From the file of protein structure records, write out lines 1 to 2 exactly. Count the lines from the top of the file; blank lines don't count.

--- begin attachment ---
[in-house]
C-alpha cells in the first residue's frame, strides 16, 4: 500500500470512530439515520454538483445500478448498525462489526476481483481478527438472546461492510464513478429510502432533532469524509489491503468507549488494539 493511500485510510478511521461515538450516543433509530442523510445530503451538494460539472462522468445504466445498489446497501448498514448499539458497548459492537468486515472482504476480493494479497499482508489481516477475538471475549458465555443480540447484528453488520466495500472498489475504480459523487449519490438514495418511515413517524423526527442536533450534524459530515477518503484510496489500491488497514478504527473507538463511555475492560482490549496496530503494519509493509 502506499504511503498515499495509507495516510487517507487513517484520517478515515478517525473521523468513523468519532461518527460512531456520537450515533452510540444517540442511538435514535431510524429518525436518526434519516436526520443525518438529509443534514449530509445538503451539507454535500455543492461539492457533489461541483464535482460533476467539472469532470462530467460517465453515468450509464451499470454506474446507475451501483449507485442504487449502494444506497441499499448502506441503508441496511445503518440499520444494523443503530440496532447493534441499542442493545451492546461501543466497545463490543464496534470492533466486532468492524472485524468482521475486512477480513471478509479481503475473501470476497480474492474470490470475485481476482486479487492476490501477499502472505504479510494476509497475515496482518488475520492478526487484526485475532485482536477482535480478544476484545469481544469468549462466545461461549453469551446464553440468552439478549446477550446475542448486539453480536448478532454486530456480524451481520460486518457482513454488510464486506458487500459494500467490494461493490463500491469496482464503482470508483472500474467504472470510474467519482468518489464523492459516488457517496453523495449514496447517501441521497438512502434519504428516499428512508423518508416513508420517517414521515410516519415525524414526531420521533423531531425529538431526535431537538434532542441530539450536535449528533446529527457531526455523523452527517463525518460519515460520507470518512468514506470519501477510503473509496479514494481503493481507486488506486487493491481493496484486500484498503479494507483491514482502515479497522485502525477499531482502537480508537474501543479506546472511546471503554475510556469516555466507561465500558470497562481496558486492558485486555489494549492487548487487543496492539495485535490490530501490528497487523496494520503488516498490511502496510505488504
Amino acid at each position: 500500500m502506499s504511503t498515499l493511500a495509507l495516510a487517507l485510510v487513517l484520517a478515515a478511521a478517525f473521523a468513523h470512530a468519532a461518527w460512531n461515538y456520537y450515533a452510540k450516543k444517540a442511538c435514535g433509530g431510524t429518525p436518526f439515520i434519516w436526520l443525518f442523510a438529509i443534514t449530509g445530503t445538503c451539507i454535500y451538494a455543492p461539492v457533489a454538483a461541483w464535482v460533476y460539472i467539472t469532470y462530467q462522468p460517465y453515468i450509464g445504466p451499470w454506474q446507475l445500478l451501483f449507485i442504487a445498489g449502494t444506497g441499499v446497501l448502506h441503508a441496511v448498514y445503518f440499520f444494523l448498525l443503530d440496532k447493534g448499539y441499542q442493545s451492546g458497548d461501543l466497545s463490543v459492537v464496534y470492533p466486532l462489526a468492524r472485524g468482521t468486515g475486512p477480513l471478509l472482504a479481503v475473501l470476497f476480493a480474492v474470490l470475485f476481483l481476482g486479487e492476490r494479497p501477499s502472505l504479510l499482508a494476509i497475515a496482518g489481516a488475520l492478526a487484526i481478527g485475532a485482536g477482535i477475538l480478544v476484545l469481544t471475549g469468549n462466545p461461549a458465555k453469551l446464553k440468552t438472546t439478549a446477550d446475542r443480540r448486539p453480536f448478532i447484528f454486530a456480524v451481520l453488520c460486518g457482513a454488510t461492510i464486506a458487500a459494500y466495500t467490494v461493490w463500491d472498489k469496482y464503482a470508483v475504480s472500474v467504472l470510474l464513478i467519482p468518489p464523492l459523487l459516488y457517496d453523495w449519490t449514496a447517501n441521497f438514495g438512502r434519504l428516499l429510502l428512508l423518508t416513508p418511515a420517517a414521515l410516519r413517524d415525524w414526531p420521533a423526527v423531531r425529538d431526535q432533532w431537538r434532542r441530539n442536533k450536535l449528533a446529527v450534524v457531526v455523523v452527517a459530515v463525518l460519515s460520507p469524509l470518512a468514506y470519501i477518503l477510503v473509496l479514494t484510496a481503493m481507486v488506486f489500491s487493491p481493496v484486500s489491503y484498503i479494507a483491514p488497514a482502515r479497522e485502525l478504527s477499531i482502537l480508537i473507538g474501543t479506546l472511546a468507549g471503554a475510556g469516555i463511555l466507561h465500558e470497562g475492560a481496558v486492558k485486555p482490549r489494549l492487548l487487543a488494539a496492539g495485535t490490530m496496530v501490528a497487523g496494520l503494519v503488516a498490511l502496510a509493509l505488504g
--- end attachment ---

[in-house]
C-alpha cells in the first residue's frame, strides 16, 4: 500500500470512530439515520454538483445500478448498525462489526476481483481478527438472546461492510464513478429510502432533532469524509489491503468507549488494539 493511500485510510478511521461515538450516543433509530442523510445530503451538494460539472462522468445504466445498489446497501448498514448499539458497548459492537468486515472482504476480493494479497499482508489481516477475538471475549458465555443480540447484528453488520466495500472498489475504480459523487449519490438514495418511515413517524423526527442536533450534524459530515477518503484510496489500491488497514478504527473507538463511555475492560482490549496496530503494519509493509 502506499504511503498515499495509507495516510487517507487513517484520517478515515478517525473521523468513523468519532461518527460512531456520537450515533452510540444517540442511538435514535431510524429518525436518526434519516436526520443525518438529509443534514449530509445538503451539507454535500455543492461539492457533489461541483464535482460533476467539472469532470462530467460517465453515468450509464451499470454506474446507475451501483449507485442504487449502494444506497441499499448502506441503508441496511445503518440499520444494523443503530440496532447493534441499542442493545451492546461501543466497545463490543464496534470492533466486532468492524472485524468482521475486512477480513471478509479481503475473501470476497480474492474470490470475485481476482486479487492476490501477499502472505504479510494476509497475515496482518488475520492478526487484526485475532485482536477482535480478544476484545469481544469468549462466545461461549453469551446464553440468552439478549446477550446475542448486539453480536448478532454486530456480524451481520460486518457482513454488510464486506458487500459494500467490494461493490463500491469496482464503482470508483472500474467504472470510474467519482468518489464523492459516488457517496453523495449514496447517501441521497438512502434519504428516499428512508423518508416513508420517517414521515410516519415525524414526531420521533423531531425529538431526535431537538434532542441530539450536535449528533446529527457531526455523523452527517463525518460519515460520507470518512468514506470519501477510503473509496479514494481503493481507486488506486487493491481493496484486500484498503479494507483491514482502515479497522485502525477499531482502537480508537474501543479506546472511546471503554475510556469516555466507561465500558470497562481496558486492558485486555489494549492487548487487543496492539495485535490490530501490528497487523496494520503488516498490511502496510505488504